not appropriate. there will be cases with externality in which we need to find the right subsidy model. larry is not a fan of credit credit but we need something coming in if we think these projects will yield large externalities. if we have a question that is more the matter of the cost is higher than the average cost, in the terms of some rail systems, there are creative funding models. i'm a big fan of hong kong's transit system which funds itself by building skyscrapers atop new subway stops and turns a tidy profit as a result. i'm not sure i trust the new york mta to engage in this business but something that ties more closely to property tax revenues near the infrastructure to the benefits like tax increment financing is not crazy. third point, one of the biggest reasons we want to have user fees is to appropriately ration the access to the space. the right to drive on all of america's highways and streets was not written into the bill of rights after the second amendment. this is valuable space.
there's no reason that it should be free for everyone. singapore has gps based congestion pricing that they are working on. there's no reason that america should not have exactly the same thing to ration our space. matthew turner, will hopefully say something about the fundamental law of highway traffic, a wonderful paper he wrote, which shows that vehicle miles traveled increase roughly one for one with highway miles built. if you build it, they will drive it. okay? and there is, you know, unless you actually use prices to ration, you just get more and more drivers on the space. i should push slightly back about there are cases in which transportation yields things had that look like agglomeration and also cases in the case of the highway system in which you end up de-aglomerating. each new highway that cut through a metropolitan area after world war ii reduced
congestion. not only does it need to be paired with better incentives, it needs to be paired with the right institutions. so i, you know, i want to also make myself a persona non grata in the port authority of new york and new jersey on this. i believe strongly just giving money to the port authority is foolish. in fact, it does the opposite of what we want to do which is to get meaningful institutional reform and i think almost surely in this case it means breaking this up. it was a poster child for good government 100 years ago. it is no longer. there's no reason why those airports can't be separate. in fact, it may well be the right answer to privatize some of those airports. anyone who has flown recently from heathrow to jfk may think the prooif privatized heathrow example is working better than the public example in new york but that's not a uniform answer. and privatization is not a panacea either. we have a long history of private providers of transportation subverting local governments and extracting rents from them. all the cautions around tax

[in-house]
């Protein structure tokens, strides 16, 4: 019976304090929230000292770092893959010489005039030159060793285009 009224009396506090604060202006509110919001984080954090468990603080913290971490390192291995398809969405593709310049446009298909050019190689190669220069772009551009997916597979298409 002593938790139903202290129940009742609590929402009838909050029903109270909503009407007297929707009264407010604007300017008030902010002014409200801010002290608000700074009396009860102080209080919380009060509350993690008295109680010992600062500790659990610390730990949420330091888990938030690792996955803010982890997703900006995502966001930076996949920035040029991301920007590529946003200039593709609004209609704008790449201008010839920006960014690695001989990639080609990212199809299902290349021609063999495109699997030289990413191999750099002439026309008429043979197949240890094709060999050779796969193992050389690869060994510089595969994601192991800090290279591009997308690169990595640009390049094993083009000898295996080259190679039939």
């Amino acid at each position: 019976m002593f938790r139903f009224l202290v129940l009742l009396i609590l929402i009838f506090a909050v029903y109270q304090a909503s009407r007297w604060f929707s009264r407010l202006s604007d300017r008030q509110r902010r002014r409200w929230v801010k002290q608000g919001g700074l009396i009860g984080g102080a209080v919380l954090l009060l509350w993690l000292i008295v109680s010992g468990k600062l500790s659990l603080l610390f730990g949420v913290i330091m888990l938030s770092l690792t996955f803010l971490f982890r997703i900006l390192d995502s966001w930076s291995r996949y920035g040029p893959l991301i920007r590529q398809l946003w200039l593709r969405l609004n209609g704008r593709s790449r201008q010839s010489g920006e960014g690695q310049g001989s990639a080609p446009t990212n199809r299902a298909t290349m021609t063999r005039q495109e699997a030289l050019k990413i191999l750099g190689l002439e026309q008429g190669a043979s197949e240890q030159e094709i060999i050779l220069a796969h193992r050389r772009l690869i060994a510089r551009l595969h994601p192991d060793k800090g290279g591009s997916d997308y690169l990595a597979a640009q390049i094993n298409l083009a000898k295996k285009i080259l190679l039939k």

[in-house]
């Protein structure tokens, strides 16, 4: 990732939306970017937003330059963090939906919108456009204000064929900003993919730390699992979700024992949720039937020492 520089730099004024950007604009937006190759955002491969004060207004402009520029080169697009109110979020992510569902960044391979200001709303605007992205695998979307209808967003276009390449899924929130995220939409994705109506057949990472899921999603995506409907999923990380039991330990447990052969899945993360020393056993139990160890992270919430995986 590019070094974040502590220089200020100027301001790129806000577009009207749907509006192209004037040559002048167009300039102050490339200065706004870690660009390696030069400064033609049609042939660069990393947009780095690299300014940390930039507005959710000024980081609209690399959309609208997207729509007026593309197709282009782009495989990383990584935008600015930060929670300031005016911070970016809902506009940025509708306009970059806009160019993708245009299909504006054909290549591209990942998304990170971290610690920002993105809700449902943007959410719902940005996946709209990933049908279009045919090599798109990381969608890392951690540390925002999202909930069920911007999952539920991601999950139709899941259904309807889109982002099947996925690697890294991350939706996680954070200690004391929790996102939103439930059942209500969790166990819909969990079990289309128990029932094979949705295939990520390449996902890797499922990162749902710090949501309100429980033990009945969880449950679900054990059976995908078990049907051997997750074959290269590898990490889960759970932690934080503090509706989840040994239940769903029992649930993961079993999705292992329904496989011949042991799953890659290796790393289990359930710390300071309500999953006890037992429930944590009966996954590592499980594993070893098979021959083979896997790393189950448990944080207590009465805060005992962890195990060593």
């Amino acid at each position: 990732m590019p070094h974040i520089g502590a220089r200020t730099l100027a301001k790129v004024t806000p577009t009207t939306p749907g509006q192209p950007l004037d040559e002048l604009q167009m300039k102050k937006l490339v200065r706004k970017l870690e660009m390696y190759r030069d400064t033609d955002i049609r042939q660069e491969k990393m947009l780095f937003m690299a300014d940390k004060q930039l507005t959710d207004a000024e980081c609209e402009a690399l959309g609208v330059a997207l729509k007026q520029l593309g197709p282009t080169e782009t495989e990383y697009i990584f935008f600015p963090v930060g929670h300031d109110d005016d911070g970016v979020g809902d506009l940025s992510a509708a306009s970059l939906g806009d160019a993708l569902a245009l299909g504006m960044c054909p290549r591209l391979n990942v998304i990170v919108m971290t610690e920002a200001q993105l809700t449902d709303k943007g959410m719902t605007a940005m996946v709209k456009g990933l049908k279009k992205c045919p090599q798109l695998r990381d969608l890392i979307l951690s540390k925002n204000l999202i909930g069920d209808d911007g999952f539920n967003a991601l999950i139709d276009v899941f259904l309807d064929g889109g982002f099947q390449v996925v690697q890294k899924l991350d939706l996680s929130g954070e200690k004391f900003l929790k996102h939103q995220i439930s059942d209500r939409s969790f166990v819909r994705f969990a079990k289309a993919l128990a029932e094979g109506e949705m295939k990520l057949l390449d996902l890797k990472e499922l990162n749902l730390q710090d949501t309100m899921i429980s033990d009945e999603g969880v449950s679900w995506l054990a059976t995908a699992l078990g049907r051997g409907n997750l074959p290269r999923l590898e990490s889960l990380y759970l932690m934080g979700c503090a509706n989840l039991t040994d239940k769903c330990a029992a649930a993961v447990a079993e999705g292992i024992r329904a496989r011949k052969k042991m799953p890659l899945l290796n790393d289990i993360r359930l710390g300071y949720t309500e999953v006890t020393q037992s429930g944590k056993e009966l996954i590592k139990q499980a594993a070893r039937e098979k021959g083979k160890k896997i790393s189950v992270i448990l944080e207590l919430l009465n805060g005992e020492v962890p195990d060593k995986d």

credits and tax credit abuse are correct. there's a role but there's a role that needs to be monitored and thought through. we have a great picture of how ppps can go drastically wrong. you can make your own decision about where you think the u.s. falls between the institutional quality of chile which is high and sub-saharan africa in terms of our ability to manage ppps properly. >> want to take a guess where we are? >> i leave that up to you. the institutional reforms also necessary when we think about larry's comment about the anderson bridge. larry's five years is actually misleading because there were another three years wasted in the planning process before you actually got to that. so in fact it's at least eight years is actually the right thing on that. now, that's both about bureaucratic issues but also about a planning process that reacted to perhaps the excesses of the robert moses era of megaprojects in which we allowed
a master builder to go ahead and build bridges across new york and did things that looked very unattractive in some ways but on the other hand, he got things done and respond to this by saying everyone has a seat at the table. if you want to argue about which bricks need to be brought in from maine to make sure this is historically correct, you have a right to sit at this table and we have a right to hear your voice. we don't get things done quickly. that's not how world war ii was done. we need to decide if we will tomorr tolerate a little less community engagement if we want to get things done. community engagement makes things unaffordable by making it hard to promote housing. almost assuredly the highest returns are to maintenance. this is an area which needs to be done with robust public financing. it's very very hard to imagine we are going to do this with the current system with user fees. i particularly like the model that the federal government gets more in the business of actually measuring and then tying highway trust fund payments to maintaining the quality of these
roads. but maintenance is job one. it is the most important thing. there are new technologies where exciting things might happen. autonomous vehicles make it possible to imagine autonomous vehicle lanes that are user fee financed that are incredible. i think when we -- we shouldn't rule out big projects but when i think about av lanes and autonomous vehicle truck lanes, dedicated trucks going in dedicated lanes running the big corridors, there's no reason why you can't imagine that this is going to be entirely user fee financed. finally, i want to make a plea for the humble bus. buses are the forgotten children of american transportation and yet they are the transportation that is often best tied to america's urban core, to a category of people we should not expect to necessarily pay for all of their transportation. there's an old line that 40 years of transportation economics in harvard can be boiled down to four words, bus good, train bad. okay. now, that's partially because there's not a lot that you can do with a train in urban setting